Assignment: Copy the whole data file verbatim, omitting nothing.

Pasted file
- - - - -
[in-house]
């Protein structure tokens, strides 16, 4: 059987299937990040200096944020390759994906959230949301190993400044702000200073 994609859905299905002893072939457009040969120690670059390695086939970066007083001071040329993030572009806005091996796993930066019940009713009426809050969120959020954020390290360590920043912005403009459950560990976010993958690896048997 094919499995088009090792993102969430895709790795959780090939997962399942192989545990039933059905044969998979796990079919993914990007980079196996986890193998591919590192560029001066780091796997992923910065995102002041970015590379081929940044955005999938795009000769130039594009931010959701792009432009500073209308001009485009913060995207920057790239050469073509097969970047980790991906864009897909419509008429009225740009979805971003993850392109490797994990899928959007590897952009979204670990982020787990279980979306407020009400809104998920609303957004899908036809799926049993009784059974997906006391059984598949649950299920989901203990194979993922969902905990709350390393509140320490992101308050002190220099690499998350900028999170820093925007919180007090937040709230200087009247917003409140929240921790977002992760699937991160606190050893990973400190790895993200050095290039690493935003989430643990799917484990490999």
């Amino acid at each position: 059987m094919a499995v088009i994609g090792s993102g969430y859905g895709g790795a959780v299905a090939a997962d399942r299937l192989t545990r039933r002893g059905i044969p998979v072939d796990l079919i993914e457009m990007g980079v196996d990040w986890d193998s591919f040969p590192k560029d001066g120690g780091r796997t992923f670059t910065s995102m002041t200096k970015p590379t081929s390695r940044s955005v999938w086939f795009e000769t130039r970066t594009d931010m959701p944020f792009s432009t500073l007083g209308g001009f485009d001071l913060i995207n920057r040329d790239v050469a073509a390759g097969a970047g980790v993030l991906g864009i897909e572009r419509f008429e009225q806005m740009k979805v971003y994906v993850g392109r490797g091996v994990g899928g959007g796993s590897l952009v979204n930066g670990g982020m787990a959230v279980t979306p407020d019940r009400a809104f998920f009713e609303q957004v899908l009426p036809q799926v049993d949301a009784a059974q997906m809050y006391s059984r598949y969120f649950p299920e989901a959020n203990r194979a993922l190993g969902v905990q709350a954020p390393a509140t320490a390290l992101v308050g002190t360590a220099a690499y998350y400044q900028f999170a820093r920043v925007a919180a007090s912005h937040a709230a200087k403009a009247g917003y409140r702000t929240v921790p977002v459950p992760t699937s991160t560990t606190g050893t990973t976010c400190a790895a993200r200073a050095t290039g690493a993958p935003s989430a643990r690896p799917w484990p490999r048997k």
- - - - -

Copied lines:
[in-house]
């Protein structure tokens, strides 16, 4: 059987299937990040200096944020390759994906959230949301190993400044702000200073 994609859905299905002893072939457009040969120690670059390695086939970066007083001071040329993030572009806005091996796993930066019940009713009426809050969120959020954020390290360590920043912005403009459950560990976010993958690896048997 094919499995088009090792993102969430895709790795959780090939997962399942192989545990039933059905044969998979796990079919993914990007980079196996986890193998591919590192560029001066780091796997992923910065995102002041970015590379081929940044955005999938795009000769130039594009931010959701792009432009500073209308001009485009913060995207920057790239050469073509097969970047980790991906864009897909419509008429009225740009979805971003993850392109490797994990899928959007590897952009979204670990982020787990279980979306407020009400809104998920609303957004899908036809799926049993009784059974997906006391059984598949649950299920989901203990194979993922969902905990709350390393509140320490992101308050002190220099690499998350900028999170820093925007919180007090937040709230200087009247917003409140929240921790977002992760699937991160606190050893990973400190790895993200050095290039690493935003989430643990799917484990490999």
């Amino acid at each position: 059987m094919a499995v088009i994609g090792s993102g969430y859905g895709g790795a959780v299905a090939a997962d399942r299937l192989t545990r039933r002893g059905i044969p998979v072939d796990l079919i993914e457009m990007g980079v196996d990040w986890d193998s591919f040969p590192k560029d001066g120690g780091r796997t992923f670059t910065s995102m002041t200096k970015p590379t081929s390695r940044s955005v999938w086939f795009e000769t130039r970066t594009d931010m959701p944020f792009s432009t500073l007083g209308g001009f485009d001071l913060i995207n920057r040329d790239v050469a073509a390759g097969a970047g980790v993030l991906g864009i897909e572009r419509f008429e009225q806005m740009k979805v971003y994906v993850g392109r490797g091996v994990g899928g959007g796993s590897l952009v979204n930066g670990g982020m787990a959230v279980t979306p407020d019940r009400a809104f998920f009713e609303q957004v899908l009426p036809q799926v049993d949301a009784a059974q997906m809050y006391s059984r598949y969120f649950p299920e989901a959020n203990r194979a993922l190993g969902v905990q709350a954020p390393a509140t320490a390290l992101v308050g002190t360590a220099a690499y998350y400044q900028f999170a820093r920043v925007a919180a007090s912005h937040a709230a200087k403009a009247g917003y409140r702000t929240v921790p977002v459950p992760t699937s991160t560990t606190g050893t990973t976010c400190a790895a993200r200073a050095t290039g690493a993958p935003s989430a643990r690896p799917w484990p490999r048997k």